|Scientific Name:||Tragelaphus angasii|
|Species Authority:||Angas, 1849|
|Red List Category & Criteria:||Least Concern ver 3.1|
|Assessor(s):||IUCN SSC Antelope Specialist Group|
|Reviewer(s):||Mallon, D.P. (Antelope Red List Authority) & Hoffmann, M. (Global Mammal Assessment)|
While Nayla have been severely depleted in the past, total population numbers have been estimated at ca. 32,000, with over 80% in protected areas and 10-15% on private land. Population trends are generally stable or increasing. It therefore does not currently meet the criteria for threatened status or for Near Threatened. As long as effective protection and management are maintained in the key protected areas for this species and its numbers continue to increase on private land, its status is unlikely to change. Its long-term survival will be further enhanced if the current efforts to rehabilitate the wildlife of areas such as Gorongosa, Banhine and Zinave National Parks, Gaza Province and the Maputo reserve in Mozambique are successful.
|Previously published Red List assessments:||
|Range Description:||The Nyala's natural range comprises south-eastern Africa from the Lower Shire Valley in Malawi through Mozambique and Zimbabwe to eastern South Africa and Swaziland. It has been introduced to Namibia on private land in the northern commercial farming districts. Likewise it does not occur naturally in Botswana, but some of the Tuli block farms in the east have been colonised as a result of the spread of Nyala from populations introduced to farms in the adjacent region of South Africa (East 1999; Anderson in press).
In Swaziland, the species was extinct by the 1950s, but they have been successfully reintroduced.
Native:Malawi; Mozambique; South Africa; Swaziland; Zimbabwe
|Range Map:||Click here to open the map viewer and explore range.|
|Population:||East (1999) estimated the total population of Nyala to exceed around 32,000 individuals.
More recently, Anderson (in press) estimates that South Africa has at least 30,000, with the largest populations (25,000) in KwaZulu-Natal. There are now more than 1,000 on protected areas and ranches in Swaziland (Monadjem 1998). Nyala are still widespread in Mozambique but numbers probably do not exceed 3,000 (Anderson in press). Zimbabwe has more than 1,000, while numbers in Malawi have declined from 3,000 (East 1999) to about 1,500, most notably in the population in Lengwe N.P. (which was originally created especially for this species). Extralimital to the species’ natural range, Namibia has about 250, all on private ranches.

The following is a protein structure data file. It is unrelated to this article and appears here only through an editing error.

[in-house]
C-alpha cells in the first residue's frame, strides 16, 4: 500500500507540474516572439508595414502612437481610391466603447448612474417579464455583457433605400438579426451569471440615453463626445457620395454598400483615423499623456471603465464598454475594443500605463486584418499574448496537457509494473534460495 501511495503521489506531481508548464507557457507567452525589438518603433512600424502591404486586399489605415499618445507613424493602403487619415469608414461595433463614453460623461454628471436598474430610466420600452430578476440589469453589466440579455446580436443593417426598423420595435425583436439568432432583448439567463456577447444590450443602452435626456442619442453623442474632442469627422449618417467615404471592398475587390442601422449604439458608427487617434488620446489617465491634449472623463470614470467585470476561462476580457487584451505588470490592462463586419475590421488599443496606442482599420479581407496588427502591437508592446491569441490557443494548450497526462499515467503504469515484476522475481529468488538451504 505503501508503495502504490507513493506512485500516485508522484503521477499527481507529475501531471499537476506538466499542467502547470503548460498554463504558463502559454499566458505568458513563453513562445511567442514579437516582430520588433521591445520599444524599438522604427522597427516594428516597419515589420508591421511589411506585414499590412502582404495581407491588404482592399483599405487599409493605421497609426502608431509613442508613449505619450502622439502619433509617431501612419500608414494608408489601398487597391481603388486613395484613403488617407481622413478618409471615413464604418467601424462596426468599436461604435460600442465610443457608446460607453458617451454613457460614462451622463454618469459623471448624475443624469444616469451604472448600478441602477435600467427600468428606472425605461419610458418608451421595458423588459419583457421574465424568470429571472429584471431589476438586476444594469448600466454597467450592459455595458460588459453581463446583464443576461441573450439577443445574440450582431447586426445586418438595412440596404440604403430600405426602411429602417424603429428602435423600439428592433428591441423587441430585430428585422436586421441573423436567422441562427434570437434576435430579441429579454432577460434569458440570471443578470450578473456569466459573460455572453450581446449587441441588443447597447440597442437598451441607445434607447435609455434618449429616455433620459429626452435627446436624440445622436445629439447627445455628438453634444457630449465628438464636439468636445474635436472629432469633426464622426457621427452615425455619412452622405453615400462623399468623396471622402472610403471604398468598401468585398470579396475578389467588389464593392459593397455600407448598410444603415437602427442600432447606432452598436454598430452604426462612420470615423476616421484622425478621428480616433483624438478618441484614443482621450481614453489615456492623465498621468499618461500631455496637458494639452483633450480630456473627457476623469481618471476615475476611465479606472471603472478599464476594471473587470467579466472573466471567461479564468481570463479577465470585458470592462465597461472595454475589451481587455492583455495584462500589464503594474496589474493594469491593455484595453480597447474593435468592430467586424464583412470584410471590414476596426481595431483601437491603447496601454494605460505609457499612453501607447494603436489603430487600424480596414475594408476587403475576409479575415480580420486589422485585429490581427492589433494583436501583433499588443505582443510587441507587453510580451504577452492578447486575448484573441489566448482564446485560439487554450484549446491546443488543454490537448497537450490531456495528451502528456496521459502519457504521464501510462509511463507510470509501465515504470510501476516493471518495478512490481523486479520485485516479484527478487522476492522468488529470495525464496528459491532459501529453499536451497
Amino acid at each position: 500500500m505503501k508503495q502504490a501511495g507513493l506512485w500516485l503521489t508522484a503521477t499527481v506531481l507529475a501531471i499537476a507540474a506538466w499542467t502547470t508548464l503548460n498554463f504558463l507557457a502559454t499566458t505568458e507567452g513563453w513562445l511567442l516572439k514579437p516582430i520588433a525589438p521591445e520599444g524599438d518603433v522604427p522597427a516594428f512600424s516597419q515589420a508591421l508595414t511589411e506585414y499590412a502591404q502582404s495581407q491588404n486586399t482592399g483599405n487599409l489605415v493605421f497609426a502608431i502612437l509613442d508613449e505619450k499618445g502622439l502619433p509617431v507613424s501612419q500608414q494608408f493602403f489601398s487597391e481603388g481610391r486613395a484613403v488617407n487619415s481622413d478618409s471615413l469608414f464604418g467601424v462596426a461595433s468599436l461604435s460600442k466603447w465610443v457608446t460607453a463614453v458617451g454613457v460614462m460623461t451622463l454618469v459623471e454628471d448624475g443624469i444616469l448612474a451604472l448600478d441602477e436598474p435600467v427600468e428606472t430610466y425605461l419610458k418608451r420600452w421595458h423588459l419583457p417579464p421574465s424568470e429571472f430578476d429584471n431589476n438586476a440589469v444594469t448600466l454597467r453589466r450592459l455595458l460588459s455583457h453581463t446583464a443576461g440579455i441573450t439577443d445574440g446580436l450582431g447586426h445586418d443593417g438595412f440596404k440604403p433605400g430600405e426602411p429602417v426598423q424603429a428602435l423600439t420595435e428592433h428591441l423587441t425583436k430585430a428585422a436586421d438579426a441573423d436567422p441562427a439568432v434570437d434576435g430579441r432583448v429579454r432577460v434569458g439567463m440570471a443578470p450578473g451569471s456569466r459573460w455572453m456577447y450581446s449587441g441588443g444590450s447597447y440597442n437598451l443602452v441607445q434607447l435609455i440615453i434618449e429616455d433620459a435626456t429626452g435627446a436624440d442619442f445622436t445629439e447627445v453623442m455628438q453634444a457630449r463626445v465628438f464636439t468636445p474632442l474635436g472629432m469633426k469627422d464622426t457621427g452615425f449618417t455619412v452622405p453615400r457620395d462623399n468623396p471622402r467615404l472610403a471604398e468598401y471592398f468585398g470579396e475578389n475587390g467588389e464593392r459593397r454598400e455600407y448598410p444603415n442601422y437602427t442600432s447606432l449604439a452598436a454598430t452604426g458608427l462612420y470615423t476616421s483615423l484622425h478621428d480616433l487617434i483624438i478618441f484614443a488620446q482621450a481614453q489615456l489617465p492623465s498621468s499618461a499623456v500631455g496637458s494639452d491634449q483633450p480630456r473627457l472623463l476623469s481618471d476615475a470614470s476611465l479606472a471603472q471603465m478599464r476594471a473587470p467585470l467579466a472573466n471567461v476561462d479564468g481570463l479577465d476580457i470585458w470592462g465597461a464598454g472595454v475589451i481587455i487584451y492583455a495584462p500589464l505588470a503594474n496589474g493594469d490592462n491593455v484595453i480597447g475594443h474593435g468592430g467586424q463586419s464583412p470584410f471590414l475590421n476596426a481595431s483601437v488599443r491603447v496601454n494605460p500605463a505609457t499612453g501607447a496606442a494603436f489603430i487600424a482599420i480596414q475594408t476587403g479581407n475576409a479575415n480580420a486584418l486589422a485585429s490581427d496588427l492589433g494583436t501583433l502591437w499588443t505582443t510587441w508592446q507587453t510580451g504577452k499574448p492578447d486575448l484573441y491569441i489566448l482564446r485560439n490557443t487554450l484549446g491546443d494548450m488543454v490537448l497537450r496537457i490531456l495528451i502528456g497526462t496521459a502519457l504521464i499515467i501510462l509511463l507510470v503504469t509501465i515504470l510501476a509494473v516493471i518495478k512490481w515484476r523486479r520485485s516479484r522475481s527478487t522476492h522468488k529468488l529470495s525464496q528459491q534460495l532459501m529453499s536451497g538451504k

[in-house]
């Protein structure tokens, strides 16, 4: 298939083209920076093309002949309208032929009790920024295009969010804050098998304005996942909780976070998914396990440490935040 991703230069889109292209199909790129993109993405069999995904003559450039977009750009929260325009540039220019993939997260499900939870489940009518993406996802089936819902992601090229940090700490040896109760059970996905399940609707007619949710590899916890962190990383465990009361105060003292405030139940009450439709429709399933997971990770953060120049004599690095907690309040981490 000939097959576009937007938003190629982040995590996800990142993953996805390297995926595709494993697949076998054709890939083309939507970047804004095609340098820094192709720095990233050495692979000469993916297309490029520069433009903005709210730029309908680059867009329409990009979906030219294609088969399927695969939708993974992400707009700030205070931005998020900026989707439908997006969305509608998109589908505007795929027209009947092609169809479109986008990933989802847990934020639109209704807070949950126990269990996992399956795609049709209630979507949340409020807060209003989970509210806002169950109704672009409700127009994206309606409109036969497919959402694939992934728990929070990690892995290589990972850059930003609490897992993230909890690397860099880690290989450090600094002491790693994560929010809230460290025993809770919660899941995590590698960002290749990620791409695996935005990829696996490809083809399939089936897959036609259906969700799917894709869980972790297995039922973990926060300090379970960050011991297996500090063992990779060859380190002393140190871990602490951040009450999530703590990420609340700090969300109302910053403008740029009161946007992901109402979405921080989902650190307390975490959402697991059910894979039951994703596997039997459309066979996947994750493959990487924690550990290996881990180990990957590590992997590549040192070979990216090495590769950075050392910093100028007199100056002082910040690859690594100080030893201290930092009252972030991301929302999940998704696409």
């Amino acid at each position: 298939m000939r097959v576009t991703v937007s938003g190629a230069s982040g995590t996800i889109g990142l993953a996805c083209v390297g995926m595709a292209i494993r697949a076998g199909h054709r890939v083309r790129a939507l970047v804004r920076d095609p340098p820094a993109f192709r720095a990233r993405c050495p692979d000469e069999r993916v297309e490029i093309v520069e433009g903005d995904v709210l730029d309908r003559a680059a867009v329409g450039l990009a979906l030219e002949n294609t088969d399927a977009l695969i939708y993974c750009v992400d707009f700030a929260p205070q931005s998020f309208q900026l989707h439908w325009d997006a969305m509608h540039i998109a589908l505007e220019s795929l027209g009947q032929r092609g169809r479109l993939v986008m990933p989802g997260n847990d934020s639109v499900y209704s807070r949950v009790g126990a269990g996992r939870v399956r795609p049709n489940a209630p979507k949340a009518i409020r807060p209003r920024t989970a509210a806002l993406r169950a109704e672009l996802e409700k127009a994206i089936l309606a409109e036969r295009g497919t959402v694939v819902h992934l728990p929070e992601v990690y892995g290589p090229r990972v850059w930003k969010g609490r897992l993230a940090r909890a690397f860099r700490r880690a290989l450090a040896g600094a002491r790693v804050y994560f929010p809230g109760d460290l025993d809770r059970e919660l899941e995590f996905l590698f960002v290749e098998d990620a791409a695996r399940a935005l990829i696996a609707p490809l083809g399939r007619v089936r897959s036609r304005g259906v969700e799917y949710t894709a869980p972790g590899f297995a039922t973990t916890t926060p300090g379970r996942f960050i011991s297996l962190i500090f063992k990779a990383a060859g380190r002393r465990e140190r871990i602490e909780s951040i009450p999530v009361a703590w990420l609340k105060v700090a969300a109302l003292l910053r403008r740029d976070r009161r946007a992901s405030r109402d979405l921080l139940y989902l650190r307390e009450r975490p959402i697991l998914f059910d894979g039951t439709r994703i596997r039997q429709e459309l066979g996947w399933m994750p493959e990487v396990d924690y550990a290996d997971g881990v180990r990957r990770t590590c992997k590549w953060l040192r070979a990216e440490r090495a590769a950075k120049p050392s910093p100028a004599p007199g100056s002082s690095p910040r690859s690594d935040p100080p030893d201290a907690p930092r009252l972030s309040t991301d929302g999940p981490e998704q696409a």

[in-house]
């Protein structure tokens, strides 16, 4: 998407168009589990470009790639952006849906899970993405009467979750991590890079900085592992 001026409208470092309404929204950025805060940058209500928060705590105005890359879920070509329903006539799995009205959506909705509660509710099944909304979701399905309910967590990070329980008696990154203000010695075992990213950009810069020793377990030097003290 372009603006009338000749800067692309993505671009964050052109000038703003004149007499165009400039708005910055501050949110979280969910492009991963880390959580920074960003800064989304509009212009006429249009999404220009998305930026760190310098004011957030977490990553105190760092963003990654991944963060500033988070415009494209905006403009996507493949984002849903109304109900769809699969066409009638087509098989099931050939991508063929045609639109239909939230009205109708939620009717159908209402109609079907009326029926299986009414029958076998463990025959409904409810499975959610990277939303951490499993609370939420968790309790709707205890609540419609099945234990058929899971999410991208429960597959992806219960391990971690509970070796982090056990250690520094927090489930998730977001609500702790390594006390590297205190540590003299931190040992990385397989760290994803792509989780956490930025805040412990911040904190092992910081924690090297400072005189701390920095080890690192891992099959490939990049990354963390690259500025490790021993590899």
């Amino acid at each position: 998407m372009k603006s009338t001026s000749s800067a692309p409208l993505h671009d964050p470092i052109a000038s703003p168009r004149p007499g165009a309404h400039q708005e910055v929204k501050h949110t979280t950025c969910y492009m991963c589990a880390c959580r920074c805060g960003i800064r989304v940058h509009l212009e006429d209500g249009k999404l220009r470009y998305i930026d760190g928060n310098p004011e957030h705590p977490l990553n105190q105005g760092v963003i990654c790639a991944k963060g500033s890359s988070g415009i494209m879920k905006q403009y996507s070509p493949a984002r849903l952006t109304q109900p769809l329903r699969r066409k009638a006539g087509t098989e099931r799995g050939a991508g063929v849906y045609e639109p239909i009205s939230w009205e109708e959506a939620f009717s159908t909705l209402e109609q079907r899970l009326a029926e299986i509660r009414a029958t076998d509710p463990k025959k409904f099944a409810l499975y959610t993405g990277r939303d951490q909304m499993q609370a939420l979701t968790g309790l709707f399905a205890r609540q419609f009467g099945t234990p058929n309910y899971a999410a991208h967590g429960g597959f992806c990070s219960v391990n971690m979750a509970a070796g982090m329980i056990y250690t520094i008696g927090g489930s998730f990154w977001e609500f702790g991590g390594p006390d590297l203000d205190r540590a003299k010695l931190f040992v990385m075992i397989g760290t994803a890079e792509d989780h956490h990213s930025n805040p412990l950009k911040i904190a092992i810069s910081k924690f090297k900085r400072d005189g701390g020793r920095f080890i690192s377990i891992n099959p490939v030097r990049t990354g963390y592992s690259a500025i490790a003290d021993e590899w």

|Current Population Trend:||Stable|
|Habitat and Ecology:||An inhabitant of dense thickets, forest, and open-thicket woodland mosaic, generally near water. Nyala feed selectively on both the leaves and fruits of woody plants as well as grasses; although they drink daily where water is available, in parts of their range in Mozambique and Zimbabwe they are found where no surface water is present for several months of the year (Anderson in press).|
|Major Threat(s):||The Nyala disappeared from extensive areas of its former range mainly due to habitat loss to agriculture and cattle grazing, and the combined effects of rinderpest and hunting. However, today they remain relatively widespread both within and outside of their former range. There are no current major threats to Nyala populations, although some protected area populations have undergone declines, notably that in Lengwe N.P.|
|Conservation Actions:||Over 80% of the estimated total population occurs in protected areas (East 1999). The major populations survive in South African protected areas in the KwaZulu-Natal Game Reserves of Ndumo, uMkuze and Hluhluwe-Umfolozi, and in Kruger N.P. (East 1999; Anderson in press). Nyala also occur in substantial numbers on private land (10-15%) in South Africa, including extralimital areas (East 1999). The dispersion of Nyala and their increase in numbers in South Africa is due primarily to the high demand for adult males by trophy hunters (Anderson in press). Nyala respond well to protection, to the point where over-population can become a management problem. The current efforts to rehabilitate Mozambique’s wildlife offer the prospect that the nyala may recover its former abundance in areas such as Gorongosa and Banhine National Parks (East 1999).|
|Citation:||IUCN SSC Antelope Specialist Group. 2008. Tragelaphus angasii. The IUCN Red List of Threatened Species 2008: e.T22052A9353092. . Downloaded on 27 June 2016.|
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